As fertilizers the beetles are not so important as the butterflies and moths. Only a small proportion pay regular visits to flowers, the greater number deriving their food from quite other sources. Many species which do frequent flowers only effect injury, devouring, as they do, some of their most important organs—e. g., the stamens or the ovary. Others, however, and especially those whose small size admits of their creeping into the interior of the flower, frequently promote cross-fertilization, the viscid pollen adhering to the general surface of their body, from which it is brushed off by the stigma of the next flower they enter. Such flower-beetles as Anthrenus, Meligethes, Malachias, and certain smaller sorts, are extremely useful in this way.

In other species certain parts of the body are specially adapted for obtaining food from flowers. Thus, in the crown-beetle (Cerocoma Schæfferi, Fig. 4, I, II), the middle of the antennæ are characterized by very strong and well-defined expansions, and are partly covered with hair. The palpi are very long, and the tongue is provided with two tufts of hair. These form together a large yellow crest on the anterior portion of the head (Fig. 4, II). In midsummer this beetle is occasionally to be met with on the flower of the milfoil and corn marigold. If one of these beetles be caught and examined with a lens, the crest is usually found to be covered with a multitude of little yellow pollen-grains.

Among the long-horned beetles the Lepturidæ, are specially well adapted for procuring food from flowers. The anterior part of the

Fig. 4. Fig. 5.
Fig. 4.—Crown Beetle(Cerocoma Schæfferi). I, beetle, natural size, II, head, ten times enlarged. Fig. 5.—Longicorn Beetles: I, Pachyta octomaculata, three times enlarged. II. Leptura livida: a, head, natural size; b, labium.

body (head and thorax) is narrow and elongated, so as to enable the insect to push its way pretty deeply into the interior of the flower. The mouth-parts are well developed, and stand straight forward from the head. The labium is usually hairy, and is thus extremely useful in extracting honey (Fig. 5, I, II).[2]

Compared with the beetles, Diptera or flies take a very prominent position as promoters of cross-fertilization. One great advantage which they have over the former class is their power of free and rapid motion. While the beetles are almost without exception compelled to adopt a slow mode of locomotion, the movements of the flies are among the most rapid known in the insect world. The number of native species of Diptera is very large; of those which frequent flowers we shall here consider but a few (Figs. 6-10). One of the largest and most rapid flying of the Diptera is the humble-bee fly (Bombylius major, Fig. 6). In this species the proboscis, which is situated on the anterior portion of the head, is of considerable length, so that the insect can reach the honey even when it is secreted some way down the corolla-tube. The manner in which Bombylius hovers over a flower while extracting the honey closely resembles that already described as characteristic of the moths among the Lepidoptera.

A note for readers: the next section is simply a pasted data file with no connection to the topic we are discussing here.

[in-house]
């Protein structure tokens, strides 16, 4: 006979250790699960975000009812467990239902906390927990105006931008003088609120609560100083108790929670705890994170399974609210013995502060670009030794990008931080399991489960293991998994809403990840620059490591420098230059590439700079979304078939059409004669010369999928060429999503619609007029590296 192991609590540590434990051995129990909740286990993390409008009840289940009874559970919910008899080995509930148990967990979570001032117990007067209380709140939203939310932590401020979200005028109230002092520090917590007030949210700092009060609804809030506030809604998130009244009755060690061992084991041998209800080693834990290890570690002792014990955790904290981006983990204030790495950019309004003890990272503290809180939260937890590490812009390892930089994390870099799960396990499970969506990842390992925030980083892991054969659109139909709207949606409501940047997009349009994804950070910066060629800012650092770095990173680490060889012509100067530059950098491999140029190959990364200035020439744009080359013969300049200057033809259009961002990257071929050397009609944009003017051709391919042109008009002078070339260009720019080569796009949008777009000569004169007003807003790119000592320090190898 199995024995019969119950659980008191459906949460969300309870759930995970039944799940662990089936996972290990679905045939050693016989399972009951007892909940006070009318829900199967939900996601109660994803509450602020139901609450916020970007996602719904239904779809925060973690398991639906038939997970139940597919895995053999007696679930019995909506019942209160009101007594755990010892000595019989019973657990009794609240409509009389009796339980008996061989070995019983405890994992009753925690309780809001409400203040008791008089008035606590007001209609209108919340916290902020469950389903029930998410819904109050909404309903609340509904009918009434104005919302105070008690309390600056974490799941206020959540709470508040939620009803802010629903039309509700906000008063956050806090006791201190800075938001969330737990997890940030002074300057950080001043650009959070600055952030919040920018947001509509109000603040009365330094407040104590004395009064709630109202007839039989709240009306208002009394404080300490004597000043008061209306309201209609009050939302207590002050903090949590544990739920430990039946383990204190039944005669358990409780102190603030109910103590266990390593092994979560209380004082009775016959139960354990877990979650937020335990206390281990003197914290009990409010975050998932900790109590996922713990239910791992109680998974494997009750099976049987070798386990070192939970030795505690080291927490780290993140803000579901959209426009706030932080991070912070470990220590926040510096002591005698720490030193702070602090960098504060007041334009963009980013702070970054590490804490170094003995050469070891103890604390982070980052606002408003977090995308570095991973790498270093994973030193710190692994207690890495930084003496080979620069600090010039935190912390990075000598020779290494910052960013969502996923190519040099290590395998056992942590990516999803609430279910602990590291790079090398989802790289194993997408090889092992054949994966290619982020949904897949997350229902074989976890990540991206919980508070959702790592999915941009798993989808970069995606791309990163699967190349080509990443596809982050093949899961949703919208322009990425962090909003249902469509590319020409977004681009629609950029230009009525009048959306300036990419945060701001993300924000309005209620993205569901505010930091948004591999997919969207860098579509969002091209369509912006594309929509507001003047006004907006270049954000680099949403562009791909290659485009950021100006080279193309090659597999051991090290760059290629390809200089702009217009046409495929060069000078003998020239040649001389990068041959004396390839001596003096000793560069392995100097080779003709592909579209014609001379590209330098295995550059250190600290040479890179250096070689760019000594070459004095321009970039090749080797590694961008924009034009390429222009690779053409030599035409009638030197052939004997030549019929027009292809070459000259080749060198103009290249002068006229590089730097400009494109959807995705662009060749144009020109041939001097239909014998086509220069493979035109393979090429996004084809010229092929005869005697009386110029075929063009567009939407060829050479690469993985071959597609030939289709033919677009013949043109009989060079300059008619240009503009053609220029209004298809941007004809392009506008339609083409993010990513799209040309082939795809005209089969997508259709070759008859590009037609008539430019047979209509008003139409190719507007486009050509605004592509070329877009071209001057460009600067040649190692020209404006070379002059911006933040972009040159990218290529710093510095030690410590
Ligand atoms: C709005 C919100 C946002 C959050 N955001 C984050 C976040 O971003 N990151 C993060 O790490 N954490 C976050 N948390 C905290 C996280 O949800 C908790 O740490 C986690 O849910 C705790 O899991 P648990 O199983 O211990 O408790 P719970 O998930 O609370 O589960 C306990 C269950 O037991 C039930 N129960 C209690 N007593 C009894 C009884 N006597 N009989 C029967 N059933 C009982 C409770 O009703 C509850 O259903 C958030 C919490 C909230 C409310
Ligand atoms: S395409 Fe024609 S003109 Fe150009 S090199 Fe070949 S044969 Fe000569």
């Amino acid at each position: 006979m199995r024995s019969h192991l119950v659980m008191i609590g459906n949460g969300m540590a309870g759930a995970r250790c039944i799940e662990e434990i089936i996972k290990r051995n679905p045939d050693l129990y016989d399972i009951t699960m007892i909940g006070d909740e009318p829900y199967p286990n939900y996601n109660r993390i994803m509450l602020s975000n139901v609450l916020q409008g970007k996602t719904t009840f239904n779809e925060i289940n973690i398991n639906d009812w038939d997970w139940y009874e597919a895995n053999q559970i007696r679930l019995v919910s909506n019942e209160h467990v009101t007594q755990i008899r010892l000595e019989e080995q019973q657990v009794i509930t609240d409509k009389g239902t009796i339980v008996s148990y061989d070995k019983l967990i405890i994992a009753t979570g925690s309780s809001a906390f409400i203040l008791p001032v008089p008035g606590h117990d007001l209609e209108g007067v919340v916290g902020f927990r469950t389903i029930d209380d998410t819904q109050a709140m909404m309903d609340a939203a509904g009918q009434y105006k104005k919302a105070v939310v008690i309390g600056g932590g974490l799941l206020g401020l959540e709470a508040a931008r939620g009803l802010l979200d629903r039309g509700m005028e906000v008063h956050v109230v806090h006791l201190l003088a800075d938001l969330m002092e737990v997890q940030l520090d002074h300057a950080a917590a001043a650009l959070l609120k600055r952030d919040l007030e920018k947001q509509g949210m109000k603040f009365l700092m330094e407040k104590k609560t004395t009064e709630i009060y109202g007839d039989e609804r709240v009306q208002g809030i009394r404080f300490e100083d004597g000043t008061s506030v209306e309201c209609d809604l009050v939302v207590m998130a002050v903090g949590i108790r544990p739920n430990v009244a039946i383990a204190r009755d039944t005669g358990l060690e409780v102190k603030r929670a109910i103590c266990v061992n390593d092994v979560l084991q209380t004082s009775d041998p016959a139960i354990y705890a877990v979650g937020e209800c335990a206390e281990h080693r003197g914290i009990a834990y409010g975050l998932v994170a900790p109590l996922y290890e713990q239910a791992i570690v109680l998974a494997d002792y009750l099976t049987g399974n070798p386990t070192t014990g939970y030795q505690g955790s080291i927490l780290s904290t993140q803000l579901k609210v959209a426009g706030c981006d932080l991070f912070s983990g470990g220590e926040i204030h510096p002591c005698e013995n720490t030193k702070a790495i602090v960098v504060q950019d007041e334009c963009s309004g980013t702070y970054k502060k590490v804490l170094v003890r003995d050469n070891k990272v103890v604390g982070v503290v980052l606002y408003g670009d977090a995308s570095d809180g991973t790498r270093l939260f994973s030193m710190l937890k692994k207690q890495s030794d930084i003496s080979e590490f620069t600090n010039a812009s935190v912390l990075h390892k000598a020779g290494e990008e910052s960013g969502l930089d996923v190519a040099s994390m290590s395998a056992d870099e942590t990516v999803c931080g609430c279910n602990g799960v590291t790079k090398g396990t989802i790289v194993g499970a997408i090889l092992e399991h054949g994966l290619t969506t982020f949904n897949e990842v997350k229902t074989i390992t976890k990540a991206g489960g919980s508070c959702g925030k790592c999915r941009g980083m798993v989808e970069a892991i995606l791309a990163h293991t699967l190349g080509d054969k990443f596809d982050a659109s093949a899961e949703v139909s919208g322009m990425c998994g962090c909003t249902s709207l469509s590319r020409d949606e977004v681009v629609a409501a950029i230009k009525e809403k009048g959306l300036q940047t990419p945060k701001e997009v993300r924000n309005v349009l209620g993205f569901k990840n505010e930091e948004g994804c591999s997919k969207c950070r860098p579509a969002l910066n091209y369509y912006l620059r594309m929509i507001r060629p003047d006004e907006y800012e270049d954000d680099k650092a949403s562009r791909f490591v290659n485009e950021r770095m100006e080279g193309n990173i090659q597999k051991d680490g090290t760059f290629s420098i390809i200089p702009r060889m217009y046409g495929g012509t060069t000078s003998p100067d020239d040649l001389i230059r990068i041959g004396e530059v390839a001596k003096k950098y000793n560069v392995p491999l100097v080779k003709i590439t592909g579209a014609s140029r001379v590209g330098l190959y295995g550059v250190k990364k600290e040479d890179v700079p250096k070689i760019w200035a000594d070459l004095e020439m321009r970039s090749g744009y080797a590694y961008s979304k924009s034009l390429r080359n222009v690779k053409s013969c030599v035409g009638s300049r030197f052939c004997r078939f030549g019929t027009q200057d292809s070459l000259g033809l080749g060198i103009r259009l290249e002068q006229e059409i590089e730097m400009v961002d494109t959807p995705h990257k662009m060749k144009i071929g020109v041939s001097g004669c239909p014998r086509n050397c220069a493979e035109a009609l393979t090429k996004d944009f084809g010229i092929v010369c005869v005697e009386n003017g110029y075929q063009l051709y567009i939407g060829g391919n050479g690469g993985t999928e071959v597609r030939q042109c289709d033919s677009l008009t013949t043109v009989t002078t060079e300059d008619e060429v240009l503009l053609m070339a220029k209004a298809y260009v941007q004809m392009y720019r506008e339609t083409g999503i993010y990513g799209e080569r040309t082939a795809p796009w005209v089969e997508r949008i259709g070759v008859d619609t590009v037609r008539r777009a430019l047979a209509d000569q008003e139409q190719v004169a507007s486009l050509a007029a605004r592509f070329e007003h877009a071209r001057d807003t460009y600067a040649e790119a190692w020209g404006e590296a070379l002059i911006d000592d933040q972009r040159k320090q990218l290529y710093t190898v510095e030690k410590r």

The Empidæ, (Fig. 7) are easily distinguished by the peculiar formation of the head and proboscis. The latter is not directed forward, but almost perpendicularly downward, and the head itself is round; the whole thus bearing some resemblance to the long-beaked head of a crane. Many of the Syrphidæ are also honey-suckers. In structure they resemble the common house-fly more than the Diptera we have
Fig. 6. Fig. 7. Fig. 8.
Fig. 6.—Humble-bee Fly(Bombylius major), natural size. Fig. 7.Empis livida after Meigen), four times enlarged. Fig. 8.Syrphus, natural size.
just considered. The posterior part of the body is mostly distinguished by a number of bright and dark colored bands and specks. As typical examples we may mention the large Syrphus (Fig. 8), the allied Eristalis tenax and arbustorum (Fig. 10), and the cone-fly (Rhingia rostrata, Fig. 9). The latter may easily be recognized by its peculiar proboscis, which is kept coiled up under a small conical projection on the anterior part of its head. The sucking apparatus of the Diptera Fig. 9.Fig. 10.
Fig. 9.—Cone-fly (Rhingia rostrata), natural size. Fig. 10.Eristalis arbustorum, natural size.